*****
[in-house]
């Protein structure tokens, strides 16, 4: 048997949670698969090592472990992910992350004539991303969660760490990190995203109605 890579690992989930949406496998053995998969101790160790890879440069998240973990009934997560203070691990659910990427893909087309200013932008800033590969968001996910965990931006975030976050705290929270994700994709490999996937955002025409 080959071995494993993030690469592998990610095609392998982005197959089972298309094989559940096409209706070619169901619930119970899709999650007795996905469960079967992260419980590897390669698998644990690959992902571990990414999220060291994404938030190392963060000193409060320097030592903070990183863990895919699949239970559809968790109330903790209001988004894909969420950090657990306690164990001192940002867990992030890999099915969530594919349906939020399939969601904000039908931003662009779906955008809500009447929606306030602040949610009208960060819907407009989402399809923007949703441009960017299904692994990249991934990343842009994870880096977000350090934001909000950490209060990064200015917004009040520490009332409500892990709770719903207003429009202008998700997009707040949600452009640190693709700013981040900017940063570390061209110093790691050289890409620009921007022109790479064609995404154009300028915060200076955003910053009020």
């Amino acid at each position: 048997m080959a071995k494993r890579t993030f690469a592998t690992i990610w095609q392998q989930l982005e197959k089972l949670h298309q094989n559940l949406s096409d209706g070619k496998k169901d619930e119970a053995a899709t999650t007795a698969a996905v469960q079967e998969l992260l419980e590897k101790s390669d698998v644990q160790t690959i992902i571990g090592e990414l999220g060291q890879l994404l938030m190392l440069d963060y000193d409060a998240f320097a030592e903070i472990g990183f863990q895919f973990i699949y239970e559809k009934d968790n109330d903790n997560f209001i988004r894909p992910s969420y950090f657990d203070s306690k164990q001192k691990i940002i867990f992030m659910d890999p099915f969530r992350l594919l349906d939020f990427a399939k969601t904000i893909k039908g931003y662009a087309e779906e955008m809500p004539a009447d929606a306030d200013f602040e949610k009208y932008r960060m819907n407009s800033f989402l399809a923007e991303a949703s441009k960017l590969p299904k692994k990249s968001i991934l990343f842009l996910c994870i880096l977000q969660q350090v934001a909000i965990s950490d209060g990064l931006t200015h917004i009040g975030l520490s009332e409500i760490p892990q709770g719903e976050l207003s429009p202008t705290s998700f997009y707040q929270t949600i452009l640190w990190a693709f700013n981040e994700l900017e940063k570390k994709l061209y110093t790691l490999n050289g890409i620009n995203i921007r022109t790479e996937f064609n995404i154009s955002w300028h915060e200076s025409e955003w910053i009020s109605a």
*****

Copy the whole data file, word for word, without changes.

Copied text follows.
[in-house]
């Protein structure tokens, strides 16, 4: 048997949670698969090592472990992910992350004539991303969660760490990190995203109605 890579690992989930949406496998053995998969101790160790890879440069998240973990009934997560203070691990659910990427893909087309200013932008800033590969968001996910965990931006975030976050705290929270994700994709490999996937955002025409 080959071995494993993030690469592998990610095609392998982005197959089972298309094989559940096409209706070619169901619930119970899709999650007795996905469960079967992260419980590897390669698998644990690959992902571990990414999220060291994404938030190392963060000193409060320097030592903070990183863990895919699949239970559809968790109330903790209001988004894909969420950090657990306690164990001192940002867990992030890999099915969530594919349906939020399939969601904000039908931003662009779906955008809500009447929606306030602040949610009208960060819907407009989402399809923007949703441009960017299904692994990249991934990343842009994870880096977000350090934001909000950490209060990064200015917004009040520490009332409500892990709770719903207003429009202008998700997009707040949600452009640190693709700013981040900017940063570390061209110093790691050289890409620009921007022109790479064609995404154009300028915060200076955003910053009020």
């Amino acid at each position: 048997m080959a071995k494993r890579t993030f690469a592998t690992i990610w095609q392998q989930l982005e197959k089972l949670h298309q094989n559940l949406s096409d209706g070619k496998k169901d619930e119970a053995a899709t999650t007795a698969a996905v469960q079967e998969l992260l419980e590897k101790s390669d698998v644990q160790t690959i992902i571990g090592e990414l999220g060291q890879l994404l938030m190392l440069d963060y000193d409060a998240f320097a030592e903070i472990g990183f863990q895919f973990i699949y239970e559809k009934d968790n109330d903790n997560f209001i988004r894909p992910s969420y950090f657990d203070s306690k164990q001192k691990i940002i867990f992030m659910d890999p099915f969530r992350l594919l349906d939020f990427a399939k969601t904000i893909k039908g931003y662009a087309e779906e955008m809500p004539a009447d929606a306030d200013f602040e949610k009208y932008r960060m819907n407009s800033f989402l399809a923007e991303a949703s441009k960017l590969p299904k692994k990249s968001i991934l990343f842009l996910c994870i880096l977000q969660q350090v934001a909000i965990s950490d209060g990064l931006t200015h917004i009040g975030l520490s009332e409500i760490p892990q709770g719903e976050l207003s429009p202008t705290s998700f997009y707040q929270t949600i452009l640190w990190a693709f700013n981040e994700l900017e940063k570390k994709l061209y110093t790691l490999n050289g890409i620009n995203i921007r022109t790479e996937f064609n995404i154009s955002w300028h915060e200076s025409e955003w910053i009020s109605a």